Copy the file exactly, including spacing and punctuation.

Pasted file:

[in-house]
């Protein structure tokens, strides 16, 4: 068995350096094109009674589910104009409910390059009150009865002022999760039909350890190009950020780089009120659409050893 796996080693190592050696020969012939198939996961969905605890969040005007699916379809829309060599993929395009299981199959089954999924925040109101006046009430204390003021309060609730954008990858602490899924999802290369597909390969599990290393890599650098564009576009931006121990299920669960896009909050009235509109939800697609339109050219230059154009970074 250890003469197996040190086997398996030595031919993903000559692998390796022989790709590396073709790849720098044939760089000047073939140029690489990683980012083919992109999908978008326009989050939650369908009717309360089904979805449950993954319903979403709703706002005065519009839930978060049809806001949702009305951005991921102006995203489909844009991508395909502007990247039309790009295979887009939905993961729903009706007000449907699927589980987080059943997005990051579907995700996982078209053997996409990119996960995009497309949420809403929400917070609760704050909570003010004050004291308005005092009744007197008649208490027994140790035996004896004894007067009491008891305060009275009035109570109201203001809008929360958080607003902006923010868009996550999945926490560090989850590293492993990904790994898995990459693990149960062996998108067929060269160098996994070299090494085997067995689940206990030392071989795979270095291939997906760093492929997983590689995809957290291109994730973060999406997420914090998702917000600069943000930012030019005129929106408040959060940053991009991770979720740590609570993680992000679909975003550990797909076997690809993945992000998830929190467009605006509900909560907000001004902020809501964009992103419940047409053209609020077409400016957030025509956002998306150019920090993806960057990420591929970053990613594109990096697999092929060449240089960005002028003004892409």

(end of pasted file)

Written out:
[in-house]
């Protein structure tokens, strides 16, 4: 068995350096094109009674589910104009409910390059009150009865002022999760039909350890190009950020780089009120659409050893 796996080693190592050696020969012939198939996961969905605890969040005007699916379809829309060599993929395009299981199959089954999924925040109101006046009430204390003021309060609730954008990858602490899924999802290369597909390969599990290393890599650098564009576009931006121990299920669960896009909050009235509109939800697609339109050219230059154009970074 250890003469197996040190086997398996030595031919993903000559692998390796022989790709590396073709790849720098044939760089000047073939140029690489990683980012083919992109999908978008326009989050939650369908009717309360089904979805449950993954319903979403709703706002005065519009839930978060049809806001949702009305951005991921102006995203489909844009991508395909502007990247039309790009295979887009939905993961729903009706007000449907699927589980987080059943997005990051579907995700996982078209053997996409990119996960995009497309949420809403929400917070609760704050909570003010004050004291308005005092009744007197008649208490027994140790035996004896004894007067009491008891305060009275009035109570109201203001809008929360958080607003902006923010868009996550999945926490560090989850590293492993990904790994898995990459693990149960062996998108067929060269160098996994070299090494085997067995689940206990030392071989795979270095291939997906760093492929997983590689995809957290291109994730973060999406997420914090998702917000600069943000930012030019005129929106408040959060940053991009991770979720740590609570993680992000679909975003550990797909076997690809993945992000998830929190467009605006509900909560907000001004902020809501964009992103419940047409053209609020077409400016957030025509956002998306150019920090993806960057990420591929970053990613594109990096697999092929060449240089960005002028003004892409």